• Here’s a forest management site that describes their life cycle: https://www.fs.usda.gov/Internet/FSE_DOCUMENTS/stelprdb5186816.pdf

• Here’s the Oregon Cooperative Extension: http://oregonstate.edu/dept/nurspest/alder%20flea%20beetle.htm

• Britain’s Royal Horticultural Society has very good information; here’s what they say about this: https://www.rhs.org.uk/advice/profile?PID=850

We hope this helps!


what is it when I grow turnip the get holes all through them underground in the little turnips ive never seen any bugs could it be cutworms and how do I get rid of them?

turnip holes

Hi, Ken, It could be cabbage maggots, which are the larvae of the cabbage root fly. They love turnips. The most efficient preventative is to use floating row cover (light-weight “cloth”) in such a way that it creates a tunnel and is secued at ground level on all sides (and ends). The cover can touch the plants, but should be loose enough as to not constrict growth of the plant. We hope this helps!

tomato insect

I'm not sure that I have flea beetles because they don't try to jump away (or flee.. yuk) when pulled off my tomato plants. They tend to cling to the leaf. They are dark black, a tad shiny and shaped like a football with a somewhat rounded tail and a bit more pointed head. They are very small, 1/16" or smaller. They do have wings, small antenna and appear to have eight legs. Aside from that, they eat small elongated holes in the leaf and may have been responsible for yellowing of the plant especially on the bottom 1/4 of the plant. However, plant food seems to have helped with the yellowing. I applied Sevin spray this morning and hope that helps. Are these flea beetle and what else can I try if the spray doesn't help?

flea beetles

How large are the "parts" of alcohol and water? You specify 1 Tablespoon liquid soap, but not the amount of alcohol and water to which it is added.

flea beetle spray

You’re right, Linda. It seems we’ve mixed apples and oranges here. We suggest mixing 5 cups water with 2 cups alcohol plus 1 tablespoon of liquid soap.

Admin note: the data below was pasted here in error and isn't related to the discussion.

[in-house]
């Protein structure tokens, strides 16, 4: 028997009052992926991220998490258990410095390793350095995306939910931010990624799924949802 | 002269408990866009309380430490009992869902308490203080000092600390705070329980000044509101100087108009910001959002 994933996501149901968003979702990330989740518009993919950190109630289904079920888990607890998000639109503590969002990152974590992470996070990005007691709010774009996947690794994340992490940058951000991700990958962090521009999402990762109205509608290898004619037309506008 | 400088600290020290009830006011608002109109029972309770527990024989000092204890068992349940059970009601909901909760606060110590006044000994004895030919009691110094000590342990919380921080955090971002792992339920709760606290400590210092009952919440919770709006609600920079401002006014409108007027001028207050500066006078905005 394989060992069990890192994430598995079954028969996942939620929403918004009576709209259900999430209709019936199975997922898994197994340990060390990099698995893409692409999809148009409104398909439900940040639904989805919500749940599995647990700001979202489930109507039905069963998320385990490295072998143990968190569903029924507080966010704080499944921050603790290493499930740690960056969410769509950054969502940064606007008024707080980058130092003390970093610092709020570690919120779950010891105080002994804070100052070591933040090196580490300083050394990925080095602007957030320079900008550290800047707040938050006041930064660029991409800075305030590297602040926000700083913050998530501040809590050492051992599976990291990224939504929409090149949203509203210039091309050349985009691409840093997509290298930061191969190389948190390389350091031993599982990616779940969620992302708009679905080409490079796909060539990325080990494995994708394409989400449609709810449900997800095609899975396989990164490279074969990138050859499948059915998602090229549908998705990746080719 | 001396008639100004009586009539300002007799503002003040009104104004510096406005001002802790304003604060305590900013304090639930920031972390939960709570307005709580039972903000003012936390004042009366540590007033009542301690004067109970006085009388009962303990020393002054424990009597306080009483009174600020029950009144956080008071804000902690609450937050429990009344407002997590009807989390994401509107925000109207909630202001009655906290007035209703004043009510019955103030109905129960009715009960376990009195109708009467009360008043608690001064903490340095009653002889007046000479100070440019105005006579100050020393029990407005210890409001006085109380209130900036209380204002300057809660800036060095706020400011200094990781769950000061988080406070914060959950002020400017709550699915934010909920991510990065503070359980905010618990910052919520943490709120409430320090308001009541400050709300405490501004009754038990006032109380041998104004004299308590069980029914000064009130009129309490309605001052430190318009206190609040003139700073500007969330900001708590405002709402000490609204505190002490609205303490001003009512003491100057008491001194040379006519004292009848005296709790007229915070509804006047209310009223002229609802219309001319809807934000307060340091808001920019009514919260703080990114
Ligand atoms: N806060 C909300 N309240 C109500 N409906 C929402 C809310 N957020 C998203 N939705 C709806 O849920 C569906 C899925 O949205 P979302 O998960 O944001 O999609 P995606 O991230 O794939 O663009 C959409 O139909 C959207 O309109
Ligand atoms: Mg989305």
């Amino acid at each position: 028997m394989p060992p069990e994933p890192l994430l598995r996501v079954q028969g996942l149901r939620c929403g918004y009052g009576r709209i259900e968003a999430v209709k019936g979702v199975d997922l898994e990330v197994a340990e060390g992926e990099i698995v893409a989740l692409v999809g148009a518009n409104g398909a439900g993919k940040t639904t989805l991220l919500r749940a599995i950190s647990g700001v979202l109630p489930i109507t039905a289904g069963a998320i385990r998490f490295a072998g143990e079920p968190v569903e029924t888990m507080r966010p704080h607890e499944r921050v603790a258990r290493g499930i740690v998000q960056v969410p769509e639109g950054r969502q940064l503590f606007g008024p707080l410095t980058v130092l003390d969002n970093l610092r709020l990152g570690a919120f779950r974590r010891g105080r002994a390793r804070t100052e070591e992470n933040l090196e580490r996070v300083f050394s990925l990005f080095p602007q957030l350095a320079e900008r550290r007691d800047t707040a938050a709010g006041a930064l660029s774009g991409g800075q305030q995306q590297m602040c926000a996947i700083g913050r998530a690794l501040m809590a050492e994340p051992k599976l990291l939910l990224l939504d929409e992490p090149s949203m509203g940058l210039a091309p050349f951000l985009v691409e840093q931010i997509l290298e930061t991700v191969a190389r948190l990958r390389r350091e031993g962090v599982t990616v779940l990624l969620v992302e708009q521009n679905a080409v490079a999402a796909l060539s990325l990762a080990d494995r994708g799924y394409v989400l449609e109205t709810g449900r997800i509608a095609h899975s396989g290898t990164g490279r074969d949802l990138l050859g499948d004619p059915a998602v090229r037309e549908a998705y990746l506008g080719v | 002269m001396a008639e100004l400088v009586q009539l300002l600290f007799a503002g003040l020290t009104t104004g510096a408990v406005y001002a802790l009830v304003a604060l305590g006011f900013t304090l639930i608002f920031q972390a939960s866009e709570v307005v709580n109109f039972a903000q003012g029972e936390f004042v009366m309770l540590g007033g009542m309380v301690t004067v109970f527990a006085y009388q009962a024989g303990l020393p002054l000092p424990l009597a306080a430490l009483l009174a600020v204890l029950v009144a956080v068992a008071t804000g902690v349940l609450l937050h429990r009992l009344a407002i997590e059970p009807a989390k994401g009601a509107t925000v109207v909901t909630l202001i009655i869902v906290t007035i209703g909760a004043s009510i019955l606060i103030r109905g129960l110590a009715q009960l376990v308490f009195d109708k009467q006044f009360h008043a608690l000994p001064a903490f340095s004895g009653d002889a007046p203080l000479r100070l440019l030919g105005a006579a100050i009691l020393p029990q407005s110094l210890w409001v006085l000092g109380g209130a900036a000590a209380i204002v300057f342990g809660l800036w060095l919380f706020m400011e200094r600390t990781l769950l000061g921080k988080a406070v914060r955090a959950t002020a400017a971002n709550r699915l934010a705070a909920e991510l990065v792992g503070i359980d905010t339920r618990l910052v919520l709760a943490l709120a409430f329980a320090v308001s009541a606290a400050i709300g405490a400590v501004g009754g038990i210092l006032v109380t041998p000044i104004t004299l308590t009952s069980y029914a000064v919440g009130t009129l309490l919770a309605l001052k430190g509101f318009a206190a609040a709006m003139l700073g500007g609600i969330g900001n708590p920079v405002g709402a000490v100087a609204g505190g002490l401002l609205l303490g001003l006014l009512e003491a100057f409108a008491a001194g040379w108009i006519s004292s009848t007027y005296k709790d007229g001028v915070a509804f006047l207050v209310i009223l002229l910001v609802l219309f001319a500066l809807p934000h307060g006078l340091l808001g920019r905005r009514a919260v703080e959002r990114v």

Alcohol concentration for flea beetle spray

I'm thinking ahead to the next growing season and how best to combat the flea beetles that always destroy my Brassicas. I rent a plot in a community garden, so I don't have as many options as I would on my own land. In looking at your alcohol spray, it seems a little heavy on the alcohol, and I wonder if it might burn young plants. Is there a minimum ratio of alcohol to water that would still be effective against these pests, or is it just trial and error? Also, I have heard that vinegar can help. Do you have any thoughts on this and what might be a good ratio of vinegar to water to deter the beetles but not damage the plants? Thanks.

alcohol and vinegar sprays

The Editors's picture

I’m not sure if a study has been done as to the minimum ratio of alcohol/water plus soap for effectiveness. However, you are right to be concerned about burning plants. With alcohol sprays, always test a solution on a small area before spraying an entire plant or crop; some plants may be more sensitive than others. You might try a solution with a small percentage of alcohol to water and work up to determine the minimum you can use and still have it be effective. As to vinegar, same precautions. One must be very careful about proportions, or as you have read, the vinegar’s acetic acid can kill plants (at higher concentrations, vinegar is used as an herbicide). Some sources suggest avoiding using it at all, especially on vegetables or flowers. Others suggest 3 parts water to 1 part vinegar, and only spraying leaves. If you try this route, you might try diluting the solution even further, then testing on a small area first. Hope this helps!

blue flea beetles

We have stacks of blue flea beetles on our land and see them as a blessing. They got on top of the dreaded buzzies and congregate in large clusters on dying vegetation. Our little granddaughter treats them as pets. They are most welcome apart from being beautiful.

Blue beetles

We have these little suckers everywhere on our property. Vegetable garden, strawberry patch and the house garden and natives. Any clues how to treat. Not sure about the rubbing alcohol on food we will be eating. And how to treat such a large area.

The Beetle Blues

Hi, Betty: Sorry to hear! It sounds like these might be blue milkweed beetles, which always pose a tricky problem because hosts for them like milkweed and oleander, which you would want to eliminate if nearby, are also beneficial to monarch butterflies and others. The best thing to do is bite the bullet and try to physically remove as many as possible by plucking or even using a handheld battery-operated vac. Another option is an organic insecticide applied very specifically to aggregations of beetles where found. It’s important to try to do this before they lay their eggs, so alacrity is of the essence. Good luck!

Heres another trick to try as well